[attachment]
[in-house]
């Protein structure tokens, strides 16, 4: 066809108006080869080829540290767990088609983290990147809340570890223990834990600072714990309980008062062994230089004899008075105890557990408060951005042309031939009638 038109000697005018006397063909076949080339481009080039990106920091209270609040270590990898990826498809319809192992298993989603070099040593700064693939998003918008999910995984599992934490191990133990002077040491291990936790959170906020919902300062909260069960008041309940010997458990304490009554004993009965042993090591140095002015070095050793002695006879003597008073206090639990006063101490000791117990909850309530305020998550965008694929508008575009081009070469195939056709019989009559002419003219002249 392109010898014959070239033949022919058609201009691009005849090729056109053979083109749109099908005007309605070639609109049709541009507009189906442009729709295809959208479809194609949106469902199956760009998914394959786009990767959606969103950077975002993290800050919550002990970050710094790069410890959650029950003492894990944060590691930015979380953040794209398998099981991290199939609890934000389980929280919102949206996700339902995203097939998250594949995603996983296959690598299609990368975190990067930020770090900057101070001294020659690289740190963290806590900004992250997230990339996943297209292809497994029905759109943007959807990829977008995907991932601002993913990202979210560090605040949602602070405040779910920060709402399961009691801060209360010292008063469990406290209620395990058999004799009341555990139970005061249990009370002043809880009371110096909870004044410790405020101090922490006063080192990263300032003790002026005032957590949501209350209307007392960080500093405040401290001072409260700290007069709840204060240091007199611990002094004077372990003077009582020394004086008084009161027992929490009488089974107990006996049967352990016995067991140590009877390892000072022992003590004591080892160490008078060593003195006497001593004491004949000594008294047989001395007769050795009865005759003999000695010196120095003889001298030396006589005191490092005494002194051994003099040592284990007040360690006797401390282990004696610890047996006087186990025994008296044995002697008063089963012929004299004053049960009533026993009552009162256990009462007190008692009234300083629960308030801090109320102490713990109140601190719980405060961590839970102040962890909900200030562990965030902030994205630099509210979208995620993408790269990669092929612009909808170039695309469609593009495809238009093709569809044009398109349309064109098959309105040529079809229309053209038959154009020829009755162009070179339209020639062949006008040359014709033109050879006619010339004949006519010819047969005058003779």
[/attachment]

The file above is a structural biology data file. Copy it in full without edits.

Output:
[in-house]
């Protein structure tokens, strides 16, 4: 066809108006080869080829540290767990088609983290990147809340570890223990834990600072714990309980008062062994230089004899008075105890557990408060951005042309031939009638 038109000697005018006397063909076949080339481009080039990106920091209270609040270590990898990826498809319809192992298993989603070099040593700064693939998003918008999910995984599992934490191990133990002077040491291990936790959170906020919902300062909260069960008041309940010997458990304490009554004993009965042993090591140095002015070095050793002695006879003597008073206090639990006063101490000791117990909850309530305020998550965008694929508008575009081009070469195939056709019989009559002419003219002249 392109010898014959070239033949022919058609201009691009005849090729056109053979083109749109099908005007309605070639609109049709541009507009189906442009729709295809959208479809194609949106469902199956760009998914394959786009990767959606969103950077975002993290800050919550002990970050710094790069410890959650029950003492894990944060590691930015979380953040794209398998099981991290199939609890934000389980929280919102949206996700339902995203097939998250594949995603996983296959690598299609990368975190990067930020770090900057101070001294020659690289740190963290806590900004992250997230990339996943297209292809497994029905759109943007959807990829977008995907991932601002993913990202979210560090605040949602602070405040779910920060709402399961009691801060209360010292008063469990406290209620395990058999004799009341555990139970005061249990009370002043809880009371110096909870004044410790405020101090922490006063080192990263300032003790002026005032957590949501209350209307007392960080500093405040401290001072409260700290007069709840204060240091007199611990002094004077372990003077009582020394004086008084009161027992929490009488089974107990006996049967352990016995067991140590009877390892000072022992003590004591080892160490008078060593003195006497001593004491004949000594008294047989001395007769050795009865005759003999000695010196120095003889001298030396006589005191490092005494002194051994003099040592284990007040360690006797401390282990004696610890047996006087186990025994008296044995002697008063089963012929004299004053049960009533026993009552009162256990009462007190008692009234300083629960308030801090109320102490713990109140601190719980405060961590839970102040962890909900200030562990965030902030994205630099509210979208995620993408790269990669092929612009909808170039695309469609593009495809238009093709569809044009398109349309064109098959309105040529079809229309053209038959154009020829009755162009070179339209020639062949006008040359014709033109050879006619010339004949006519010819047969005058003779």